How to co-parent with a work-a-holic

Psychologist Joshua Coleman, PhD explains the best way to approach a workaholic partner about becoming more involved with the family
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How to co-parent with a work-a-holic

So some people are married to a partner, and I see this a lot in the bay area where I live, where their partners are workaholics. Maybe they have a startup company or they're an attorney or they're in some other career where they're basically gone all the time and they want their spouse to be much more involved as a parent. So, in general, you should assume that if your partner is a workaholic he or she may feel like that's their big contribution to the family. They may actually get a lot of self-esteem and meaning from that, so I think if you have that conversation you want to do it in a loving and tender way as possible. You want to ask them about what they think about their working, do they feel like they're working too much, do they think it's impacting the children. In other words, you want to come into the conversation in a kind, loving, interesting way because your partner may get a lot of self-esteem and identity from their work so yo don't want to come into it with a hatchet. But if you're feeling like the children or you are getting neglected as a result, then I think you want to have that conversation with your partner and you want to do it by starting up with what you like or value about that. You might say, "You know, I really like how much income you do bring into the family. It's a huge contribution. I like that you're successful and hard working. I think it's a great value for the children to see in a parent. I am a little bit worried that the kids aren't getting enough time with you. They have been complaining about missing you. Do you think it's starting to impact?" and see if your partner's just willing to take that. "Can we talk about this together? Do you have an ideas about this? Can you see this changing in the near future?" If your partner gets really defensive and can't hear it, that might mean that you need to get into couples therapy to work on that.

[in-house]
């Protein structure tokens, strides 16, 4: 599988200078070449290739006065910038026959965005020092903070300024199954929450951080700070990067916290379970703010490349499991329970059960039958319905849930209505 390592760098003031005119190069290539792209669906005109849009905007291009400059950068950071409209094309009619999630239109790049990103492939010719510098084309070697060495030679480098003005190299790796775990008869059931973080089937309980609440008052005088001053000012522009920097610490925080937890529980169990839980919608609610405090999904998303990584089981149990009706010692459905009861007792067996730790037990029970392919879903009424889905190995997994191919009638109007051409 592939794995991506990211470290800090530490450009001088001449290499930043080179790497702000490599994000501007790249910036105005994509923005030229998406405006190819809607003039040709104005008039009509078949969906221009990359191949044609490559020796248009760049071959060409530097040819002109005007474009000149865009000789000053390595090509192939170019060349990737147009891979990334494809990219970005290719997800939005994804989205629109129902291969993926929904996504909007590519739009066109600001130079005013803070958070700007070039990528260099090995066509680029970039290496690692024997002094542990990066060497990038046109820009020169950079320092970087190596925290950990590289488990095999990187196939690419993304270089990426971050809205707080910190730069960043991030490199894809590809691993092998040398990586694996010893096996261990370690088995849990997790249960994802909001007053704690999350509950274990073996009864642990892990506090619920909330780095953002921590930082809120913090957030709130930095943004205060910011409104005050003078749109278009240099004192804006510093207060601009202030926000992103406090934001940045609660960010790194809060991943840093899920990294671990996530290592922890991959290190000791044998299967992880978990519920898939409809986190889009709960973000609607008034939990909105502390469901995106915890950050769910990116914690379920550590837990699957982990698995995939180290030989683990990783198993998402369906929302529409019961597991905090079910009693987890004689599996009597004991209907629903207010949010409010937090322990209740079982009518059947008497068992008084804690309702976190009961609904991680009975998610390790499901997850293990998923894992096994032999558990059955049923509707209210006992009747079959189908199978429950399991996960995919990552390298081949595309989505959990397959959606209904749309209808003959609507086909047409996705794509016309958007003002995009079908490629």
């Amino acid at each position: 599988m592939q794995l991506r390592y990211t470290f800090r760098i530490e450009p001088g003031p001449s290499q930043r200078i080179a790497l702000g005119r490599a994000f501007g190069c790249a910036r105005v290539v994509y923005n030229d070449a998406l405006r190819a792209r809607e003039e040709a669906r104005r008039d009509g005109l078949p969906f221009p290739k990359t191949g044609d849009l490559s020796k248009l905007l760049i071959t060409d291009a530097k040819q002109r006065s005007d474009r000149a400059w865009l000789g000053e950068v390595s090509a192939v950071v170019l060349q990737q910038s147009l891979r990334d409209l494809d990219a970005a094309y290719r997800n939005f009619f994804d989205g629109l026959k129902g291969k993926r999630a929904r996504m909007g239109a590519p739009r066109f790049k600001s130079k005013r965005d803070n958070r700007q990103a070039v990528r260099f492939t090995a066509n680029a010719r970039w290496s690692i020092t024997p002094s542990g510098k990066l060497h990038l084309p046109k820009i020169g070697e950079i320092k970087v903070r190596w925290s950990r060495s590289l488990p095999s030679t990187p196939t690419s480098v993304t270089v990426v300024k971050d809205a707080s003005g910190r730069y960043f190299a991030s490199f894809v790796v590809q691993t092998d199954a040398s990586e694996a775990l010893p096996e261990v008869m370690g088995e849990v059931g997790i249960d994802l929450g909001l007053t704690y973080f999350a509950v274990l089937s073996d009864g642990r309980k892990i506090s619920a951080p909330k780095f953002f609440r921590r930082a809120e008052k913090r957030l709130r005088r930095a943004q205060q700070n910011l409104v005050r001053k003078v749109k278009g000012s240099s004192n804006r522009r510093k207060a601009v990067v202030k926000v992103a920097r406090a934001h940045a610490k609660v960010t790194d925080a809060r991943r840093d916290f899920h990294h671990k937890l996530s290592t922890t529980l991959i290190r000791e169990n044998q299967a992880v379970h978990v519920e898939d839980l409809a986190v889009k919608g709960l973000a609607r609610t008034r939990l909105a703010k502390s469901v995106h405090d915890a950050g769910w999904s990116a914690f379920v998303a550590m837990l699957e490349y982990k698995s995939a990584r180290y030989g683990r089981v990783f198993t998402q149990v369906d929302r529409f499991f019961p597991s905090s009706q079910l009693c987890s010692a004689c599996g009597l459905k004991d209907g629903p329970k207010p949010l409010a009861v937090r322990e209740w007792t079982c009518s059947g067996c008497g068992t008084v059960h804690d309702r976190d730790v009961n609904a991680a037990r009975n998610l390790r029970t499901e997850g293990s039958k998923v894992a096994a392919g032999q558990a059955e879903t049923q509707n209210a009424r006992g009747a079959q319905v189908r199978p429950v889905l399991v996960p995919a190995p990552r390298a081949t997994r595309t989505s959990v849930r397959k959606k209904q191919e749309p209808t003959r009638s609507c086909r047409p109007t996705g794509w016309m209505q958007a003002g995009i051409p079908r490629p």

Psychologist Joshua Coleman, PhD explains the best way to approach a workaholic partner about becoming more involved with the family


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Joshua Coleman, PhD

Author & Psychologist

Dr. Coleman is a psychologist in private practice in the San Francisco Bay Area and Co-Chair of the Council on Contemporary Families, a non-partisan organization composed of leading sociologists, historians, psychologists and demographers dedicated to providing the press and public with the latest research and best-practice findings about American families. He has lectured at Harvard University and The University of California at Berkeley and blogs on parent-adult child relationships for the U.C. Berkeley publication, Greater Good Magazine, the Huffington Post and Psychology Today.

Dr. Coleman is frequently contacted by the media for opinions and commentary about changes in the American family. He has been a frequent guest on the Today Show, NPR, and The BBC, and has also been featured on Sesame Street, 20/20, Good Morning America, PBS, AARP,  America Online Coaches,  and numerous news programs for FOX, ABC, CNN, and NBC television. His advice appears often in The New York Times, The Times of London, Fortune, Newsweek, The Chicago Tribune, Slate, Psychology Today, U.S. World and News Report, Parenting Magazine, The Baltimore Sun and many others.

He has served on the clinical faculties of The University of California at San Francisco, The Wright Institute Graduate School of Psychology, and the San Francisco Psychotherapy Research Group. He is the author of numerous articles and chapters and has written four books:  When Parents Hurt: Compassionate Strategies When You and Your Grown Child Don't Get Along (HarperCollins) The Marriage Makeover: Finding Happiness in Imperfect Harmony (St. Martin's Press); The Lazy Husband: How to Get Men to Do More Parenting and Housework (St. Martin's Press); and Married with Twins: Life, Love and the Pursuit of Marital Harmony. His books have been translated into Chinese, Croatian, and Korean, and are also available in the U.K., Canada, and Australia. He is formerly a contributing editor to Twins Magazine.

 Dr. Coleman is a sought-after public speaker on topics related to the family. He is also co-editor, along with historian Stephanie Coontz of the yearly online volume, Unconventional Wisdom: News You Can Use, a compendium of noteworthy research on the contemporary family, gender, sexuality, poverty, and work-family issues.  He runs a popular webinar series for estranged parents and a free newsletter for parents, The Coleman Report.

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